“Just get an epidural”

I’ve just read something that has made me rather frustrated, and as it is not the first time I’ve heard this sort of thing I thought it worth sharing my thoughts here. It was along the lines of:

“Suffering the pain of childbirth is pointless, so just get an epidural”.

Let me take a moment here to point out that I have zero problem with women choosing to labour and birth however they wish, so long as that choice is a fully informed one. (And by fully informed I do not mean just what the Drs will tell you, what your friends have told you, or what you’ve read in a magazine – or blog! – Do your own research, and don’t just read things that say what you want to hear, that is *not* the definition of informed). It’s all very well harping on about it being someone’s choice to do something, but again, unless that choice is a truly informed one, it is not truly a choice at all.  And that’s what it comes down to really. It’s just not as simple as choosing between “the agony of childbirth” and popping a baby out without feeling a thing. There are many more factors involved, and interventions are not without risk.

Needle
This kind of comment assumes that all women experience labour and birth in the same way, which they clearly do not. One person will have a different pain tolerance level to the next. We are all different. We cannot equate our own experiences of birth to someone else’s. Neither can we look at someone else in labour and say how they feel about it. This is something only the woman herself can judge. It also perpetuates the incredibly irritating idea that birth is always something horrific, to be feared and dreaded, that you *will* experience unbearable agony and should be very, very afraid. Saying that birth is excruciatingly painful is not helpful, yet it is often the overriding message we circulate about birth in our society. Just because one woman experienced it as such, does not mean the next woman will. Even one individual woman can experience two very different labours. How you experience labour is down to a lot of things – your own expectations (It is well known that fear greatly heightens perception of pain and if all you’ve been told is that it is awful, really what can you expect?), your previous experiences, how you have mentally and practically prepared for labour, your perceived level of control of the situation, your surroundings, who you have with you, how you are being treated. All of these things have a massive impact on how you feel and how things go. Birth is not just a mechanical process that will progress from A to B in X number of hours. It is as much a mental process as it is a physical one. All the right ingredients have to be in place for it to work smoothly and as it should. Imagine trying to make a baby with all the fear and scaremongering and interference that is involved in modern day birthing. It just wouldn’t happen would it? You need to be “in the mood”. All the same hormones and mental components needed to make a baby are needed to birth one. (Read more about hormones in labour here).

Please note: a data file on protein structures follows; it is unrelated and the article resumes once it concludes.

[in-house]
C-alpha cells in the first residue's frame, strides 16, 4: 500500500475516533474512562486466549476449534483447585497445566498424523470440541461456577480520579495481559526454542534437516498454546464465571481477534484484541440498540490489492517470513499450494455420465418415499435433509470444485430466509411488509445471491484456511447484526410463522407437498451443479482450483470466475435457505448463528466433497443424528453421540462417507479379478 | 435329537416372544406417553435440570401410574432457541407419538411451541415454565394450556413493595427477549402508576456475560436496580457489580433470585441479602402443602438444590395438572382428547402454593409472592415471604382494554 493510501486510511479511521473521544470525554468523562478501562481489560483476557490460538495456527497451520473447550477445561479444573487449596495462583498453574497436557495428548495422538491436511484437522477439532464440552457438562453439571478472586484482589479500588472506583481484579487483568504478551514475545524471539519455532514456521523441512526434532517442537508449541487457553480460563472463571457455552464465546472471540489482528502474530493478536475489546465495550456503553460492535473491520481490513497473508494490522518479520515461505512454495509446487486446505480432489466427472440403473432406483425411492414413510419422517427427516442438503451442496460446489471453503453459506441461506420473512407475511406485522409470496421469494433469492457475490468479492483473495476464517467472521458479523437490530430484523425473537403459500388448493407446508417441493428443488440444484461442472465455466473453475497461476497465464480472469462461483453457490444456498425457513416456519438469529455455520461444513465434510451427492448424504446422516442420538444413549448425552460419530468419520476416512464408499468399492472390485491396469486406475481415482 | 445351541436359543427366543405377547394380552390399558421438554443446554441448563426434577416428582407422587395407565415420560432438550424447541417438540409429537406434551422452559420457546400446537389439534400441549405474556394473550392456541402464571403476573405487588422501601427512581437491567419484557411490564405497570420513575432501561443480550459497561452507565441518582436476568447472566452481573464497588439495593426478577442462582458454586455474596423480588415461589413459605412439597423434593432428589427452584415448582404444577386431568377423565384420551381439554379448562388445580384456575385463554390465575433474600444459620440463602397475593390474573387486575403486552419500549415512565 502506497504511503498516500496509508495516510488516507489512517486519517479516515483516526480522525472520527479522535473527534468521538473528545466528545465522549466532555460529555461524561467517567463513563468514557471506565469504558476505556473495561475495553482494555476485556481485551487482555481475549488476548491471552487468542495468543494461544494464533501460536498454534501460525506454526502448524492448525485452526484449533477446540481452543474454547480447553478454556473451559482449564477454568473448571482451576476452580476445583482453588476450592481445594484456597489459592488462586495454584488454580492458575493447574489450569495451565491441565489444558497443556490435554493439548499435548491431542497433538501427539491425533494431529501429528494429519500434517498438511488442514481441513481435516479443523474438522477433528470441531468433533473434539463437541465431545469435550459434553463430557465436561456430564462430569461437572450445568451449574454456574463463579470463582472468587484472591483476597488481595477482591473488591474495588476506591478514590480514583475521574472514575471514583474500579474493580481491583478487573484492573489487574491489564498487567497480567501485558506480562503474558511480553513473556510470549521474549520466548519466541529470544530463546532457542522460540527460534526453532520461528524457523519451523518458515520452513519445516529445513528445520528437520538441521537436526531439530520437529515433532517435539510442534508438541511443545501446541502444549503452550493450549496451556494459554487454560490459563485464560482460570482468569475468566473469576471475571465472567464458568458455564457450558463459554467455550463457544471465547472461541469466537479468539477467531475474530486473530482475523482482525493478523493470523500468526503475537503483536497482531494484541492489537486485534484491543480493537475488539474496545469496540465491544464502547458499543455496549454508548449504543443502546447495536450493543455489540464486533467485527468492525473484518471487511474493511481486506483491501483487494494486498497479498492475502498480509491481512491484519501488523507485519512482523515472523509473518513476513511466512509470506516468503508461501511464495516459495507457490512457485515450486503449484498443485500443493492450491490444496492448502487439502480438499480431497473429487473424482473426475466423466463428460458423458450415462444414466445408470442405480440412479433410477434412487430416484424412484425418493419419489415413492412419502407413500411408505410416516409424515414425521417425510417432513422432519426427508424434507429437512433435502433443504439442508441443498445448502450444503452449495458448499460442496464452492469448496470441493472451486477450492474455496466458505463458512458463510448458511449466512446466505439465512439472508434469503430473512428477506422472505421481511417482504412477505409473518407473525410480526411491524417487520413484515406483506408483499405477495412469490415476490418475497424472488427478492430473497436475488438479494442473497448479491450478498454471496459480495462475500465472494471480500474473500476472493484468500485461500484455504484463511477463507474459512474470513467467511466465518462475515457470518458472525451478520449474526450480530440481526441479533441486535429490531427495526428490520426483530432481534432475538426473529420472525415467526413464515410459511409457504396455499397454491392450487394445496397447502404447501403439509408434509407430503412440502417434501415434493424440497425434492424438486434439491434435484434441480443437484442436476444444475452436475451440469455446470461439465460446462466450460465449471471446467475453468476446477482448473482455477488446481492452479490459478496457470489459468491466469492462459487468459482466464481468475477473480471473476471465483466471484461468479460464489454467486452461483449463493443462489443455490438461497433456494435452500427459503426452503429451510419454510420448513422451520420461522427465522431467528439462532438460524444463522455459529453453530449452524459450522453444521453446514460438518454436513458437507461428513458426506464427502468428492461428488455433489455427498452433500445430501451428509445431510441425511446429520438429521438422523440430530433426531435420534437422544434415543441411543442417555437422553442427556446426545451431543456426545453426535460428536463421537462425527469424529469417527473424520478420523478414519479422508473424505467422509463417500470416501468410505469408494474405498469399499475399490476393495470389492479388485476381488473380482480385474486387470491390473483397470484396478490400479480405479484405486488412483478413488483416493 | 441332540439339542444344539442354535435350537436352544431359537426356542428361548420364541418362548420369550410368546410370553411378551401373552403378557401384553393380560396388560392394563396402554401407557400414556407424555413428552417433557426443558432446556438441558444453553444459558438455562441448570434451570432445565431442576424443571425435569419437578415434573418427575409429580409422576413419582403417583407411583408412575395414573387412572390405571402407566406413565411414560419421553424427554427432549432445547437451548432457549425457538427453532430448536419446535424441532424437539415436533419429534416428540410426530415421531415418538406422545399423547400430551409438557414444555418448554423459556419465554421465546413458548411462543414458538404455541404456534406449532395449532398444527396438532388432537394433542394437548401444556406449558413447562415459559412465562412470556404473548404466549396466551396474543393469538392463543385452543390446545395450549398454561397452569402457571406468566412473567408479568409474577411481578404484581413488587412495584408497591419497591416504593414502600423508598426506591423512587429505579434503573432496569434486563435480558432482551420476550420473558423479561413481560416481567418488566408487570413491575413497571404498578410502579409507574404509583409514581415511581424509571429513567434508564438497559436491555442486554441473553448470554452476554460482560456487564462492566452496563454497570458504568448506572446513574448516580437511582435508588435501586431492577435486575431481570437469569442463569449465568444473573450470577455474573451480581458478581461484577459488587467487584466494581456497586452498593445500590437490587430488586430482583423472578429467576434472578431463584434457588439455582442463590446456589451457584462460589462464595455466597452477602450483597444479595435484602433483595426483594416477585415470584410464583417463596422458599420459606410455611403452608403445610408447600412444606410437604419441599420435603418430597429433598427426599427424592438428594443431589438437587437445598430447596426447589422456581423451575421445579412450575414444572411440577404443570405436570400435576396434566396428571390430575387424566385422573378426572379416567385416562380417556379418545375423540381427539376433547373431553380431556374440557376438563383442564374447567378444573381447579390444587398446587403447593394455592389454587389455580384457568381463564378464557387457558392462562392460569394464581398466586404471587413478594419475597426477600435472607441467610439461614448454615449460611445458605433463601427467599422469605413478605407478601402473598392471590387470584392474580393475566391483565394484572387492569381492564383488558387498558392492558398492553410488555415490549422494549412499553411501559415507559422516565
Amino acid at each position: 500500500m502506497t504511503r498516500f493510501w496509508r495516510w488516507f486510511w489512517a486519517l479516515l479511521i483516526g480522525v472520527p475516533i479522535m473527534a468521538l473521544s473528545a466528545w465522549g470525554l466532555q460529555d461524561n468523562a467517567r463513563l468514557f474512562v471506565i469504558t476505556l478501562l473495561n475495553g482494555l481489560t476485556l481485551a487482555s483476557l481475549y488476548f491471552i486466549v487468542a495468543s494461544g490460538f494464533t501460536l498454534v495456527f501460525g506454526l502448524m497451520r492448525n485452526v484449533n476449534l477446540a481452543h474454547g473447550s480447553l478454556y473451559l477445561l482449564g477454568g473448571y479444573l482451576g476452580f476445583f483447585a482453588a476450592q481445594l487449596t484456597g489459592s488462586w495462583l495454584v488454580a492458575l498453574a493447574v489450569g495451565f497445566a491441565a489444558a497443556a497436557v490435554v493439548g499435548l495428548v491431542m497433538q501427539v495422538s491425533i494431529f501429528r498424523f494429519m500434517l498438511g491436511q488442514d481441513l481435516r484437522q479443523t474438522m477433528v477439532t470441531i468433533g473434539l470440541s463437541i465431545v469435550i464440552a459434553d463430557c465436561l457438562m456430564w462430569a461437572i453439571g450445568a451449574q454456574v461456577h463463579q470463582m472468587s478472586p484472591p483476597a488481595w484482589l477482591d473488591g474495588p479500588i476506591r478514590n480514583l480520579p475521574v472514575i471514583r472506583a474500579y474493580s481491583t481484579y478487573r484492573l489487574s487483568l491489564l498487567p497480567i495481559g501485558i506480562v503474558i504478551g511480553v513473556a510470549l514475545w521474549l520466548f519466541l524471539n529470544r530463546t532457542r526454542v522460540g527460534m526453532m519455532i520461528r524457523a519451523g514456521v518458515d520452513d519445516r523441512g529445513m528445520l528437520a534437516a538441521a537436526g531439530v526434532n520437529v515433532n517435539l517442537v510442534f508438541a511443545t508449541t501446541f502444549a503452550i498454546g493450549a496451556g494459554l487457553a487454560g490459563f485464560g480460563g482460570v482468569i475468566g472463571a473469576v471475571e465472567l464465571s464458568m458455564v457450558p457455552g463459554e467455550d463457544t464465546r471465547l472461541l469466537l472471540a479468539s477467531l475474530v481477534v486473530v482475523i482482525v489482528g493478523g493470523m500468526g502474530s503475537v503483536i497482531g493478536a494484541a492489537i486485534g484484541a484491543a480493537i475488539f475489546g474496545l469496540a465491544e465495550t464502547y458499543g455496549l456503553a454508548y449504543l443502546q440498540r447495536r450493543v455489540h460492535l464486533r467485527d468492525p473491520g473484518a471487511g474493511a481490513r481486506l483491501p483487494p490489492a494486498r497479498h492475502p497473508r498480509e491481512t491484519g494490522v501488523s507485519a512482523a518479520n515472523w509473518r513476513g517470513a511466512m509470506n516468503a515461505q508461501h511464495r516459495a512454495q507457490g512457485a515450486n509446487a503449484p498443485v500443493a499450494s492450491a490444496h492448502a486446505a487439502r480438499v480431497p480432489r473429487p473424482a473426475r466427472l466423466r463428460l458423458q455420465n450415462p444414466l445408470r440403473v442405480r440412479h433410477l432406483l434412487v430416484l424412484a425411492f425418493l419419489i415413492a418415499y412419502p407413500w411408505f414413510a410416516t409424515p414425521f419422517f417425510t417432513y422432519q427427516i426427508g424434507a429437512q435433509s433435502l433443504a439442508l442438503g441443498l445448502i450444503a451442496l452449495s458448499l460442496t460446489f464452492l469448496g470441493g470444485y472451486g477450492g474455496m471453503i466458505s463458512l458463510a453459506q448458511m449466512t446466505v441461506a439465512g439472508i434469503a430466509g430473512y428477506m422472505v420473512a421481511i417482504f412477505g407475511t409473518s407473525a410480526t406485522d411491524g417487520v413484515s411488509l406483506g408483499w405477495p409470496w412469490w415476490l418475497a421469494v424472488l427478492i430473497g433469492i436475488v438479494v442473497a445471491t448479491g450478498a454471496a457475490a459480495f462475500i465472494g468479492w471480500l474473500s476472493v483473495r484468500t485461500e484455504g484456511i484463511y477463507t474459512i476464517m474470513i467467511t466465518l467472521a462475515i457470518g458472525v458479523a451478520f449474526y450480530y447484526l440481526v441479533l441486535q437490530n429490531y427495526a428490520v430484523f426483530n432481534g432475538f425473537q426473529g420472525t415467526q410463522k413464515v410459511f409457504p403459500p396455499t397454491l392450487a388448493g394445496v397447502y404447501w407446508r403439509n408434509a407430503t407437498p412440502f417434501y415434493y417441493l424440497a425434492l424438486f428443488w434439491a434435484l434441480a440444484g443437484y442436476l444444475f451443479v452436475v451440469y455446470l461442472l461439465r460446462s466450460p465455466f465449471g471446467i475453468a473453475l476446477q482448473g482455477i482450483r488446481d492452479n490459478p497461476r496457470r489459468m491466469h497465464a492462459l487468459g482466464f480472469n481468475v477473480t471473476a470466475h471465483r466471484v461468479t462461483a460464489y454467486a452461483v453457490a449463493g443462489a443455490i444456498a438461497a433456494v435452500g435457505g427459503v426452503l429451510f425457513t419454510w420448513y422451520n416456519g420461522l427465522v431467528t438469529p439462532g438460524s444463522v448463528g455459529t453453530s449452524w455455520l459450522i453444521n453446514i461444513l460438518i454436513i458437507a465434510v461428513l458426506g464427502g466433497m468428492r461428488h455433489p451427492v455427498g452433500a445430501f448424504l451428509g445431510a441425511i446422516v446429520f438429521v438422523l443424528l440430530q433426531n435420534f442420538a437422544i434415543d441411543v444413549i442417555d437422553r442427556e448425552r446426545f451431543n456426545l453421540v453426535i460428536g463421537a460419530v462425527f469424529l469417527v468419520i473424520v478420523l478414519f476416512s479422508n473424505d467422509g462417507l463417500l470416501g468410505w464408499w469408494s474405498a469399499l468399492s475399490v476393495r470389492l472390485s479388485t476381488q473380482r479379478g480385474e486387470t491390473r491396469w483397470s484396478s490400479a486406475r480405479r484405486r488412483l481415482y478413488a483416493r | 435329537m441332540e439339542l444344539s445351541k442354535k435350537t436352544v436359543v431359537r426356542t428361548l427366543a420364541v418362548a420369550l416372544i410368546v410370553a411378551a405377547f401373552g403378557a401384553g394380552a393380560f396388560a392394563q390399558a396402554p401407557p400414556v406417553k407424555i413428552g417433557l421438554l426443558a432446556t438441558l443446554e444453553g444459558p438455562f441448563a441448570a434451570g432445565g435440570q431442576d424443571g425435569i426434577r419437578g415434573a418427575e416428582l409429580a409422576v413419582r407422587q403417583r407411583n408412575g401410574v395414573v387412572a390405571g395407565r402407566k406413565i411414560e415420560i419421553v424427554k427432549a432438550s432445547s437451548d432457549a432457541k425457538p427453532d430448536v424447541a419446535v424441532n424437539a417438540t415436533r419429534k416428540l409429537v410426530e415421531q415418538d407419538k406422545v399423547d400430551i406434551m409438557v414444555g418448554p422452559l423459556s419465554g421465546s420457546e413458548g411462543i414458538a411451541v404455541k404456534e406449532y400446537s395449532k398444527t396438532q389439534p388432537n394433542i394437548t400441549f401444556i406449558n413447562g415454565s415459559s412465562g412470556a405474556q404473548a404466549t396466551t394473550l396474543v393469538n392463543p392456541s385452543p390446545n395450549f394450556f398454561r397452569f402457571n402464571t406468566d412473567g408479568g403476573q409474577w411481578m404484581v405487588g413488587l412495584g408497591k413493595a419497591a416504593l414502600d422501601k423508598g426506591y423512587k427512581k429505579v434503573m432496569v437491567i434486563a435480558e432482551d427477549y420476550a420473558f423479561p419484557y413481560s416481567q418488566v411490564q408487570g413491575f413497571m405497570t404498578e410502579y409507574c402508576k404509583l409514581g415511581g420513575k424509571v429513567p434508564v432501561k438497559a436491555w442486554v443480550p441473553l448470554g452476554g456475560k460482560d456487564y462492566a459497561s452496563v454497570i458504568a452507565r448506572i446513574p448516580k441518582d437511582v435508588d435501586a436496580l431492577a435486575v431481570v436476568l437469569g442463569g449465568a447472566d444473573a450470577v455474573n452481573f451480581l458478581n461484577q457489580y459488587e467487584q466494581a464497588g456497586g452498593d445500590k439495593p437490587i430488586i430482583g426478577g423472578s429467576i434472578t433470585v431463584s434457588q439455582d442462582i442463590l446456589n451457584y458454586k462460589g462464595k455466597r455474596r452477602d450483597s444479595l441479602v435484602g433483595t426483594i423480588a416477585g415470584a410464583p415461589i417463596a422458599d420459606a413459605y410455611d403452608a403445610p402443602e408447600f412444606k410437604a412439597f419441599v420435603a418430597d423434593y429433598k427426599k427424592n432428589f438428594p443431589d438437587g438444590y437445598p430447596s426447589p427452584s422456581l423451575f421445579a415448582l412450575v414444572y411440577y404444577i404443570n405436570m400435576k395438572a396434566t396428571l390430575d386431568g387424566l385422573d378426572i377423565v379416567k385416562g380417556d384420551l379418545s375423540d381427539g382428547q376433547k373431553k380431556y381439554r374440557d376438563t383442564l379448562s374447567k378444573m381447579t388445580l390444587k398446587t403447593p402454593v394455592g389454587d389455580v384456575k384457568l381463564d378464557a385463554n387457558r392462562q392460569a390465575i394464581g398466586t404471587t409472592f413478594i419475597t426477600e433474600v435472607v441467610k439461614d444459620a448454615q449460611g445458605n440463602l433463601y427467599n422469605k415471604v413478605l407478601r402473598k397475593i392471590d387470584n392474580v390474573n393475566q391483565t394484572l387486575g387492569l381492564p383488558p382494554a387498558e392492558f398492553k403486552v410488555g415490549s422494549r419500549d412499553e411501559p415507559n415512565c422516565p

Epidurals significantly interfere with the hormones of labour and birth, turning it into a medically managed procedure rather than a physiological process. Perhaps if you don’t care, understand or believe that our bodies have evolved complex mechanisms and structures to grow and birth our babies perfectly well by themselves, then you won’t think twice about interfering with these processes, even with something so seemingly simple as an epidural (if inserting several inches of needle into your spine can ever be seen as simple). But there are consequences to messing with this process, some of which include slowing the progress of labour (yes, actually making it longer – for example with my first baby, as the epidural needle was going in I started to feel pushing urges, yet the epidural took effect, the pushing urge vanished and my baby wasn’t born for several more hours, during which he became distressed), interfering with hormones vital to the birthing process, increasing the likelihood of instrumental or surgical delivery, double the risk of hemorrhaging, reduced chances of successful breastfeeding, and a whole host of others which I won’t list for fear of being accused of a bias! Dr Sarah J Buckley has written a very informative article on epidural use, which is fully referenced and well worth reading if you wish to educate yourself further on the subject.